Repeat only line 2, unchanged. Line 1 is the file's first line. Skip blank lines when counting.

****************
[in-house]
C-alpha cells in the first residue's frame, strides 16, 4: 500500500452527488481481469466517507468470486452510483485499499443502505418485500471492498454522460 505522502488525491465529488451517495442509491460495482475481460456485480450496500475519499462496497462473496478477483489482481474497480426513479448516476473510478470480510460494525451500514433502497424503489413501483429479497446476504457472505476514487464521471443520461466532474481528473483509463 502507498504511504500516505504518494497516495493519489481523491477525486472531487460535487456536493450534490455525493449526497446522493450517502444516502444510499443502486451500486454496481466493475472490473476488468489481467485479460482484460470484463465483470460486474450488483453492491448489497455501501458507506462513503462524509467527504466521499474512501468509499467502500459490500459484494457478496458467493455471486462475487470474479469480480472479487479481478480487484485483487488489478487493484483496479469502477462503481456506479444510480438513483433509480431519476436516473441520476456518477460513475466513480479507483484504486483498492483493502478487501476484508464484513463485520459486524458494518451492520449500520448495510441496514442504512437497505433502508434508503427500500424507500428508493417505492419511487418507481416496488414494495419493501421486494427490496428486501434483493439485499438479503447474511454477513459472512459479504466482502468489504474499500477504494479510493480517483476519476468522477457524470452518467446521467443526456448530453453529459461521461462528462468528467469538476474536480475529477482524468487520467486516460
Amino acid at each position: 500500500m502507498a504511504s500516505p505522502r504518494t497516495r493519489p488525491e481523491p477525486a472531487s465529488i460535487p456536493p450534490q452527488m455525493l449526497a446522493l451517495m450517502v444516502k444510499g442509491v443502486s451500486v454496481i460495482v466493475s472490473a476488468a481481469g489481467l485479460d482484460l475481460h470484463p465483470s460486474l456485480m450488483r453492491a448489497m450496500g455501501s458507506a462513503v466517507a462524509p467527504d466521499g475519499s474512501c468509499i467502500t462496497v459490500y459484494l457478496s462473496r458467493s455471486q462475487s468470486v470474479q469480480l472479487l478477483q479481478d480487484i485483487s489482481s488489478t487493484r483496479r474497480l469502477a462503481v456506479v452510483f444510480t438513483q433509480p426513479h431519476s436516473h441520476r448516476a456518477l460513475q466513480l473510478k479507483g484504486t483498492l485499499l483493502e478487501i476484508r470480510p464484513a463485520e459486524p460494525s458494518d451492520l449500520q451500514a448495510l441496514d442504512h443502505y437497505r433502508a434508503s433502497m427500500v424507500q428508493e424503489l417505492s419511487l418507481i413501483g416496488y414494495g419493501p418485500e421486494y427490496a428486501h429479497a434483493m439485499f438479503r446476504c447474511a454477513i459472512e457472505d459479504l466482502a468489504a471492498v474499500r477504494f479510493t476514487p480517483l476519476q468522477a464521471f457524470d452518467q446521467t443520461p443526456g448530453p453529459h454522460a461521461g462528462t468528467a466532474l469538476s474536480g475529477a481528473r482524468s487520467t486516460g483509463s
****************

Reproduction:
C-alpha cells in the first residue's frame, strides 16, 4: 500500500452527488481481469466517507468470486452510483485499499443502505418485500471492498454522460 505522502488525491465529488451517495442509491460495482475481460456485480450496500475519499462496497462473496478477483489482481474497480426513479448516476473510478470480510460494525451500514433502497424503489413501483429479497446476504457472505476514487464521471443520461466532474481528473483509463 502507498504511504500516505504518494497516495493519489481523491477525486472531487460535487456536493450534490455525493449526497446522493450517502444516502444510499443502486451500486454496481466493475472490473476488468489481467485479460482484460470484463465483470460486474450488483453492491448489497455501501458507506462513503462524509467527504466521499474512501468509499467502500459490500459484494457478496458467493455471486462475487470474479469480480472479487479481478480487484485483487488489478487493484483496479469502477462503481456506479444510480438513483433509480431519476436516473441520476456518477460513475466513480479507483484504486483498492483493502478487501476484508464484513463485520459486524458494518451492520449500520448495510441496514442504512437497505433502508434508503427500500424507500428508493417505492419511487418507481416496488414494495419493501421486494427490496428486501434483493439485499438479503447474511454477513459472512459479504466482502468489504474499500477504494479510493480517483476519476468522477457524470452518467446521467443526456448530453453529459461521461462528462468528467469538476474536480475529477482524468487520467486516460